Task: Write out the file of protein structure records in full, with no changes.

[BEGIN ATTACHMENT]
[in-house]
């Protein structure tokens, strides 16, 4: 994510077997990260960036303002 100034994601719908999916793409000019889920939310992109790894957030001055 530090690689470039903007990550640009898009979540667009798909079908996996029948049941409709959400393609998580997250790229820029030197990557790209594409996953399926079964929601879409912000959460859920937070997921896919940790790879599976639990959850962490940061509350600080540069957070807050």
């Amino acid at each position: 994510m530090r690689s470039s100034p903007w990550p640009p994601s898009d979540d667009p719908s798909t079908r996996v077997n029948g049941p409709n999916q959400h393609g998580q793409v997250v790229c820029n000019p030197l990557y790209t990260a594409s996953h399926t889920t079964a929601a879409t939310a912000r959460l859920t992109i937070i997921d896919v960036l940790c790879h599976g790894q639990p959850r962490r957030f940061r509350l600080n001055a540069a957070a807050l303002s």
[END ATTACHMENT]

[in-house]
């Protein structure tokens, strides 16, 4: 994510077997990260960036303002 100034994601719908999916793409000019889920939310992109790894957030001055 530090690689470039903007990550640009898009979540667009798909079908996996029948049941409709959400393609998580997250790229820029030197990557790209594409996953399926079964929601879409912000959460859920937070997921896919940790790879599976639990959850962490940061509350600080540069957070807050």
């Amino acid at each position: 994510m530090r690689s470039s100034p903007w990550p640009p994601s898009d979540d667009p719908s798909t079908r996996v077997n029948g049941p409709n999916q959400h393609g998580q793409v997250v790229c820029n000019p030197l990557y790209t990260a594409s996953h399926t889920t079964a929601a879409t939310a912000r959460l859920t992109i937070i997921d896919v960036l940790c790879h599976g790894q639990p959850r962490r957030f940061r509350l600080n001055a540069a957070a807050l303002s």